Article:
Conspicuously placed in the University Center at Texas A&M University-Texarkana is an undressed bed captivating interest of the youth bustling from hall to hall to reach their next class. The bed serves as a message and as a means to begin a conversation about consent during the peak sexual time of these students’ lives.
TAMU-T alumni, Amy Stanley, visited campus and inquired about what the University is doing to bring awareness to sexual assault, how the school is helping to prevent these events from occurring, and how they can handle these situations should they arise. When Barbara Wilson, M.S., LPC, for Texas A&M University-Texarkana realized there weren’t any answers, she realized a dialogue needed to be created.
Stanley is a victim of sexual assault and inspired Wilson and fellow counselor, Briana Taylor, to create a means of educating what constitutes consent and when it is no longer given.
The idea of the bed came from a Youtube video after Wilson, Taylor, and Counseling and Development Specialist, Courtney Thomas, found the story of a woman who wrote her message on the mattress she was raped on and placed it outside her dormitory. Other women began to write their own stories and shared their strength in numbers.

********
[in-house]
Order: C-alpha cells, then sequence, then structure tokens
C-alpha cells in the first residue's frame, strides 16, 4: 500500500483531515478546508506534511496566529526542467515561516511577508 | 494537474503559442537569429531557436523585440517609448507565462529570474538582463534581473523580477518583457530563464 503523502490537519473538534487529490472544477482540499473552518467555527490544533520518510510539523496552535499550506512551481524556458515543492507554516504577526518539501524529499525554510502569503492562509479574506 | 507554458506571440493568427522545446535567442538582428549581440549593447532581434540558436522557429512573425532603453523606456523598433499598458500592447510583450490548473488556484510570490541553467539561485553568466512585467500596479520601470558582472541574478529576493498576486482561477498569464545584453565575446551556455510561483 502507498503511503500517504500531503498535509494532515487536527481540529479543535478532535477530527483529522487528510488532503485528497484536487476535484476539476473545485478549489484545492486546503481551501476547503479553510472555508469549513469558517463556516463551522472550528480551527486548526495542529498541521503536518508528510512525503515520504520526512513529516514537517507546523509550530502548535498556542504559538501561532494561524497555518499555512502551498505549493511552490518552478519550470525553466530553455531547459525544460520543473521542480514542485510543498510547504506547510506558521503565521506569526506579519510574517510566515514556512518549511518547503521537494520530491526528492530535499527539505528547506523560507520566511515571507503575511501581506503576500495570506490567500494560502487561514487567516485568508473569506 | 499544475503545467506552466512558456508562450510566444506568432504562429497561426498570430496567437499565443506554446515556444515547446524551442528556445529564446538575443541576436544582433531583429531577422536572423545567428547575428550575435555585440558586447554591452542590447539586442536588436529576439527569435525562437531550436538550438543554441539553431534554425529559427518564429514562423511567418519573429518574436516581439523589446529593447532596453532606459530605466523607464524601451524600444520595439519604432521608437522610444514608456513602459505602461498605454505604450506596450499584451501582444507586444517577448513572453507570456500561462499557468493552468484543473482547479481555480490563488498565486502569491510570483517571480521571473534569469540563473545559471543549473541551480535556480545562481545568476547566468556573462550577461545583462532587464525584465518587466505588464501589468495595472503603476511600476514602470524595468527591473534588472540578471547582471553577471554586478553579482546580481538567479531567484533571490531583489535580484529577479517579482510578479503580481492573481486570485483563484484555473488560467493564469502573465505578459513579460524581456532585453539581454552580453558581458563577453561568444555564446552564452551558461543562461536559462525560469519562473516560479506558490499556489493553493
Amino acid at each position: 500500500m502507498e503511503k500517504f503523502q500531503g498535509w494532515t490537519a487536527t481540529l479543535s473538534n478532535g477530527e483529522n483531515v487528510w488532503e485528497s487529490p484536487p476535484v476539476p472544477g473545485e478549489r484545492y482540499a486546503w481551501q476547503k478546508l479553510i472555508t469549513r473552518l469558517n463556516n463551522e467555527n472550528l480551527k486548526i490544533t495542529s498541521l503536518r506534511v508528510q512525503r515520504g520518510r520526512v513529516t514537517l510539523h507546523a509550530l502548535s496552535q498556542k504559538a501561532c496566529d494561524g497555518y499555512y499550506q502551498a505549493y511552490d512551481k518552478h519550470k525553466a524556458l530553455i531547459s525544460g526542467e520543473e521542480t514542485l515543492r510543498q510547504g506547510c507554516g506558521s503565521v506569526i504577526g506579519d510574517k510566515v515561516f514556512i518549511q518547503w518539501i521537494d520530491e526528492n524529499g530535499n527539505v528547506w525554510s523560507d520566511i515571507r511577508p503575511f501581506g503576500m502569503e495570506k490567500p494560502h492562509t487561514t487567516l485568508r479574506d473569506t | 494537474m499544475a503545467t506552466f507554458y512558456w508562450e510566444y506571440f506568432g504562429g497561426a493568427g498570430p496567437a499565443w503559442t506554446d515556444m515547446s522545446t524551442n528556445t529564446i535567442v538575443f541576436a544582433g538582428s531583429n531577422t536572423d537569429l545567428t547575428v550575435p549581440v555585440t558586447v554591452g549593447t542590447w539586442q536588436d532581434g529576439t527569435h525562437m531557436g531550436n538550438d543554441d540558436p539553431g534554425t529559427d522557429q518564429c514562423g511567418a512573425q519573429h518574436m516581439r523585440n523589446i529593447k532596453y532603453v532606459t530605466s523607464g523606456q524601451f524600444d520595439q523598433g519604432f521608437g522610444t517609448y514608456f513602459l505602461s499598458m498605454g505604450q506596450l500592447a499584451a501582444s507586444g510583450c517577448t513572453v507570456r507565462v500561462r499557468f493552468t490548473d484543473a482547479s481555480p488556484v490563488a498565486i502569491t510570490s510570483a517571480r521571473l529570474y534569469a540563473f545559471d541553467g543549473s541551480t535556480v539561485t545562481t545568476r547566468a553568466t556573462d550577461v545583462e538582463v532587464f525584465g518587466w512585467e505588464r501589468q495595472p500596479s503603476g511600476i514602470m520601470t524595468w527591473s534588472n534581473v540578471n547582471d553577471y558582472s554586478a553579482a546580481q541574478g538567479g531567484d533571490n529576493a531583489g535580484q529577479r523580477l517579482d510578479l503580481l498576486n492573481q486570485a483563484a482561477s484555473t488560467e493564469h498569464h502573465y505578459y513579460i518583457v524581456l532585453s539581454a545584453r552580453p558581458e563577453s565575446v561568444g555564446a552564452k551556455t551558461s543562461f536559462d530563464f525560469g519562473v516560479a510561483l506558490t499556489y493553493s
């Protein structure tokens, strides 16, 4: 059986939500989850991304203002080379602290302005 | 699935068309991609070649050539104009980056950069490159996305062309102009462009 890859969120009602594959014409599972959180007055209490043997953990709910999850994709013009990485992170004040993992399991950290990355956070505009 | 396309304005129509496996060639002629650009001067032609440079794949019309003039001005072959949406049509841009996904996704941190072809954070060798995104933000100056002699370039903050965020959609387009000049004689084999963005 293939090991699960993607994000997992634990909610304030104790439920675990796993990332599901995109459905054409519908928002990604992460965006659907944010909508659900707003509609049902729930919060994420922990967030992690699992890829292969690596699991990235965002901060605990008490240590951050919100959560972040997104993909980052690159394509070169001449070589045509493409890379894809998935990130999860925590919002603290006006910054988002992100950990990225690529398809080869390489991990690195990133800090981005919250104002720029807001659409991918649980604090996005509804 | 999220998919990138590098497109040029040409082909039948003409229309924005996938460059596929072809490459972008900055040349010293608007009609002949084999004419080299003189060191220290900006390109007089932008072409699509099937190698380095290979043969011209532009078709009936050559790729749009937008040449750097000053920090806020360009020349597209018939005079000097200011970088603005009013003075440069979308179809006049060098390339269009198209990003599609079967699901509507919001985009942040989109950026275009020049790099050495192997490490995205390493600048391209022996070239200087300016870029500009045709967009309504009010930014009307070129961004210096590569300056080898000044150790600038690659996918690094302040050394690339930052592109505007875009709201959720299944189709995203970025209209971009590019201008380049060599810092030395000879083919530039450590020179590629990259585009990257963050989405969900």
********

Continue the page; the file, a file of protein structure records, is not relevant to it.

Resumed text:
The University wanted to become more vocal about the issue of sexual assault and have now commenced a campaign called, “These Hands Won’t Harm,” to train students and empower them to take care of one another.
“Statistically, 1 in 6 women become victims of sexual assault,” declared Wilson. “We are trying to give them an avenue to speak up because not all of them do.”
Thomas is certified in Victims Advocacy Assistance and is able to provide assistance in a court of law for victims if a student should need that. Wilson and Taylor provide counseling and follow their clients lead when it comes to handling how the situation is addressed from there on out.
“We really try to help them identify consent by incorporating it into the exploration process. If there is ever a time when anyone is uncomfortable with anything then a conversation needs to be had and someone needs to stay, ‘stop,’ immediately,” emphasized Wilson.
TAMU-T campus fraternities helped facilitate the project and informed students about understanding consent during times of sexual interaction. Counselors are helping young people identify what consent it and how to remain in the good graces of one another during a very turbulent time of their lives. Together, the University, students, and friends can help one another remain safe while also enjoying the many pleasures of life.